Hospital 30-Day, all-cause, risk standardized readmission rate following heart failure hospitalization

The measure estimates a hospital-level risk-standardized readmission rate (RSRR) for patients discharged from the hospital with a principal diagnosis of heart failure (HF). The outcome is defined as unplanned readmission for any cause within 30 days of the discharge date for the index admission. A specified set of planned readmissions do not count as readmissions. The target population is patients 18 and over. CMS annually reports the measure for patients who are 65 years or older and are either enrolled in fee-for-service (FFS) Medicare and hospitalized in non-federal hospitals or are hospitalized in Veterans Health Administration (VA) facilities.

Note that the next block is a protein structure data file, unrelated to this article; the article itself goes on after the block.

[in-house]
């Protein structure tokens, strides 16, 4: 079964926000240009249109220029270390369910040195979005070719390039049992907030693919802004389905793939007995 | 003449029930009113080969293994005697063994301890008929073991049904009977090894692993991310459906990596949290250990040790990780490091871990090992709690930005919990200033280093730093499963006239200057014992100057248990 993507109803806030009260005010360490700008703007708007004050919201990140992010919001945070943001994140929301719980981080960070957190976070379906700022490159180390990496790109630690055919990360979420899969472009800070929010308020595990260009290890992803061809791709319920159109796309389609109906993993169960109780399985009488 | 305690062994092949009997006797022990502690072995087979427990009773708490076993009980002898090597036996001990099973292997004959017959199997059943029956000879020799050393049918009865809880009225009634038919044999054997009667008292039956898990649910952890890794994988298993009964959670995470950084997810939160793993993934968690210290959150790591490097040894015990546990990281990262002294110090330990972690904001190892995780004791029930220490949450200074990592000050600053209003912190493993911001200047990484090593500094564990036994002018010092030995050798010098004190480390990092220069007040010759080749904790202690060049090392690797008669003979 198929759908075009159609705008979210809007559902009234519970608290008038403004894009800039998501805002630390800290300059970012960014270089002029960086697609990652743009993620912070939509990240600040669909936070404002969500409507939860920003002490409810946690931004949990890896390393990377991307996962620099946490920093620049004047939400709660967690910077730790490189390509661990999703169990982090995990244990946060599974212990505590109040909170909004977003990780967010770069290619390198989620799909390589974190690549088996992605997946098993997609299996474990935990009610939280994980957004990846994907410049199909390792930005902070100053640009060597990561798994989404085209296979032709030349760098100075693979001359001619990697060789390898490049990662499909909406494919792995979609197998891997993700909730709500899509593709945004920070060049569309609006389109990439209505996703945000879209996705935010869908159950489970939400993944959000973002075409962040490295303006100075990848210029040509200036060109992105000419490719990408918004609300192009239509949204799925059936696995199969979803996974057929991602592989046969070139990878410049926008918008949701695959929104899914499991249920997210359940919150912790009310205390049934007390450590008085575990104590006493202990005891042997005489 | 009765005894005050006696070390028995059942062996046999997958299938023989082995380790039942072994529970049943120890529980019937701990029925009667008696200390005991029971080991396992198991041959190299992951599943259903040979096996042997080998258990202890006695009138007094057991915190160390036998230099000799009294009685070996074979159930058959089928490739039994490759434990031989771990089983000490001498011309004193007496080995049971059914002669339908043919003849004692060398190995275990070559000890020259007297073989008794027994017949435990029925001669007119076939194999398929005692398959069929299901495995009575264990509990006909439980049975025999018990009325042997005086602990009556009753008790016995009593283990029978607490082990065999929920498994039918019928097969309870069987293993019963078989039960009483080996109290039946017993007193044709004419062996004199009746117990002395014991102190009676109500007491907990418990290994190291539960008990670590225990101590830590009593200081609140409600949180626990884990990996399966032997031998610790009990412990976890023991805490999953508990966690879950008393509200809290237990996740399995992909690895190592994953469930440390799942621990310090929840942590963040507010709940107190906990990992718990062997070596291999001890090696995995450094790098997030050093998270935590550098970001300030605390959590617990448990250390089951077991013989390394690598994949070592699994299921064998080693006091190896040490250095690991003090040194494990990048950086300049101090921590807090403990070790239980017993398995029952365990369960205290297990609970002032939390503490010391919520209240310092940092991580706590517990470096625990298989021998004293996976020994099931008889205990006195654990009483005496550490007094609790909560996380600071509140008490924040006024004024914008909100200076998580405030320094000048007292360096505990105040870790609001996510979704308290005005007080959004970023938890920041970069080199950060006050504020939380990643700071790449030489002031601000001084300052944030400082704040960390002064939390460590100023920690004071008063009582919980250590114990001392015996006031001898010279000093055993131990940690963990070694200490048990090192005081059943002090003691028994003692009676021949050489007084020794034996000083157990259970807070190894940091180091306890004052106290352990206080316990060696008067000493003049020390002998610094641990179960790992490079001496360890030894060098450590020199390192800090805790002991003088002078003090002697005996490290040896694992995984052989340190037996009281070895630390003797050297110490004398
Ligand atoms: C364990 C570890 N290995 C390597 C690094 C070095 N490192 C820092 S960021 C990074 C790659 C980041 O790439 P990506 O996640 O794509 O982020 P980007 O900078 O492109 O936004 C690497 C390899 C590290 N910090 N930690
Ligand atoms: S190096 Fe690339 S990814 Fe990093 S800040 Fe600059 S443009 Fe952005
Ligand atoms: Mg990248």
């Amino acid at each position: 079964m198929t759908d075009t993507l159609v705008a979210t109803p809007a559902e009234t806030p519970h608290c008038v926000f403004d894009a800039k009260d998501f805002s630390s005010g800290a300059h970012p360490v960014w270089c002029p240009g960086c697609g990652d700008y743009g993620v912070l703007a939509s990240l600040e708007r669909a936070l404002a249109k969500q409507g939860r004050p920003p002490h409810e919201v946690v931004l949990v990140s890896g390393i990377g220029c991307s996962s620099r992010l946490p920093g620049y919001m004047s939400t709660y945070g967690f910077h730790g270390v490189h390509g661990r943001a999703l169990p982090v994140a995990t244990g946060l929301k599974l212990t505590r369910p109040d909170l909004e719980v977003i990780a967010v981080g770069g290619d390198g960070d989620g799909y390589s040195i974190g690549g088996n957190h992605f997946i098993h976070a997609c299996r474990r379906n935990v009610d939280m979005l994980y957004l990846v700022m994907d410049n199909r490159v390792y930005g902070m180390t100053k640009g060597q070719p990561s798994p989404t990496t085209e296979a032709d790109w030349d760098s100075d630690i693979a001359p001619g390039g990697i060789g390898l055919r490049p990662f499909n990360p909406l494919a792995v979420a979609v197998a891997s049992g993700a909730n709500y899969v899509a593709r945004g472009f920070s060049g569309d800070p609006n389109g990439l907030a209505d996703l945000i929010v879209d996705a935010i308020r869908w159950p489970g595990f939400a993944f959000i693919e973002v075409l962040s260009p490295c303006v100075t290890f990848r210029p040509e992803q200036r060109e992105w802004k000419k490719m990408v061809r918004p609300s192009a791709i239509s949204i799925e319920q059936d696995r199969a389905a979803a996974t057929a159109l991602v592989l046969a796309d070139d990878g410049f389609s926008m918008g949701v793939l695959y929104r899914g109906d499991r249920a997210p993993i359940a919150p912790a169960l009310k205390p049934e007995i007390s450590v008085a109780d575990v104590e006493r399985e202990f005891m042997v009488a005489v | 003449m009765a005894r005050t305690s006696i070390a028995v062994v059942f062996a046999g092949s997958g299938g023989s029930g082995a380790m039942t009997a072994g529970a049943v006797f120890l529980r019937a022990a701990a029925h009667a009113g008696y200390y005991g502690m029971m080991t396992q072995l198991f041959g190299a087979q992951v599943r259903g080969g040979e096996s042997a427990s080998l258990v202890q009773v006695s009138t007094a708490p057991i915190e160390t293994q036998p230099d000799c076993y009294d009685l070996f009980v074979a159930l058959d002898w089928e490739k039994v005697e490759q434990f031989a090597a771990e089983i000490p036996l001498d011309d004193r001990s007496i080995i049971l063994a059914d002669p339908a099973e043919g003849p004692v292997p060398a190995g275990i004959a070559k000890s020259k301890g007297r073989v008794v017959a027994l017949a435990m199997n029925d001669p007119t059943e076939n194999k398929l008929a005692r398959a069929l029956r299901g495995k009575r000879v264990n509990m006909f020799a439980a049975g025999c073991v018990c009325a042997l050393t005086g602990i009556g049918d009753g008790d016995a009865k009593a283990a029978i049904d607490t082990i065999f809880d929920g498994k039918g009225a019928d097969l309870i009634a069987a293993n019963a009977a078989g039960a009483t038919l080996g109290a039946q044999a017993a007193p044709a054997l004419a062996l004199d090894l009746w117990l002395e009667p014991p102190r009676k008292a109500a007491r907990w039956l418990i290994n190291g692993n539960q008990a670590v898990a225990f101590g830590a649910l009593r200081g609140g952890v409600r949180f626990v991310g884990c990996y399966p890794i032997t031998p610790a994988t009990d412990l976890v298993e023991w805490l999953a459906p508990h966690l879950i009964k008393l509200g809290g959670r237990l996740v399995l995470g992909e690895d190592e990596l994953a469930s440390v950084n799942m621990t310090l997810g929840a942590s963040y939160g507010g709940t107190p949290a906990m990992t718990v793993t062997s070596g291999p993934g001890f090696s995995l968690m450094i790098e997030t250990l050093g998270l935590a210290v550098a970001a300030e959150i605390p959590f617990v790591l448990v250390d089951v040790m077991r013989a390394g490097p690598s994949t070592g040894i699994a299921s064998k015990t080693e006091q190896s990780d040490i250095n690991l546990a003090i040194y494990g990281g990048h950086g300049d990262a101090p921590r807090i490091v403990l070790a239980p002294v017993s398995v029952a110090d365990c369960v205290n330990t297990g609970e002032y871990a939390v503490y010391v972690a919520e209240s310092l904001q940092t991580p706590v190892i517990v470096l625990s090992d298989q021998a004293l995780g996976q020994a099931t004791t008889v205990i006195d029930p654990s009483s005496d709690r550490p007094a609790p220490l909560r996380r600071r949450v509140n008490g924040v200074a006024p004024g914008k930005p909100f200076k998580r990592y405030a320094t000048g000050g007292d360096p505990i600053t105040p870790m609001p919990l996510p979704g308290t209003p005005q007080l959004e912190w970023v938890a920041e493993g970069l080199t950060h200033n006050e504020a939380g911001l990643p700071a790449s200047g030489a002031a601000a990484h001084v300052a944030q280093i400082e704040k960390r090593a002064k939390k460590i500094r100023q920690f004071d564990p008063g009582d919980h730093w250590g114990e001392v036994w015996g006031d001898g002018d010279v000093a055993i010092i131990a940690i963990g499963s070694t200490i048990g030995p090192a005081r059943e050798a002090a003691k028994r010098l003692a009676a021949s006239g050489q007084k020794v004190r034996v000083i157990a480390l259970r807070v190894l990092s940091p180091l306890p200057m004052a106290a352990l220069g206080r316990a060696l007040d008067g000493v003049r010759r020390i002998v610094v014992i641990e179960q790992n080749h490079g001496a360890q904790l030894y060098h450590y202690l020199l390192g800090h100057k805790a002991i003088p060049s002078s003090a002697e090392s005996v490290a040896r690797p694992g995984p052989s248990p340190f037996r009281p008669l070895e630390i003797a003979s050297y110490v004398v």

Date Reviewed: November 7, 2015

Measure Info

NQF 0330 NQF Endorsed
Measure Type
Measure Steward
Centers for Medicare and Medicaid Services
Clinical Topic Area
Care Coordination
Heart Failure

Care Setting
Data Source
Paper Medical Records

ACP does not support this measure because it is not appropriately risk-adjusted. Recent literature identifies a set of patient characteristics for risk-adjustment that are significantly more robust than the characteristics currently used by CMS. The paper presented data indicating that the range in readmission rates (around 5%) between hospitals in the lowest quartile and hospitals in the highest quartile is cut in half when additional patient characteristics are included. ACP acknowledges that readmission rates are not entirely independent of provider control; however, NQF #0330 employs a measurement period (30 days) that is more likely to be influenced by outside factors than a shorter interval, such as 7 days. Furthermore, this measure could have immediate financial impact on hospitals, and without accurate risk-adjustment, patient populations that need more care are going to be penalized. Targeting readmission rates would require significant resources to make minimal impact, but the hospitals that need the most impact have the most limited resources.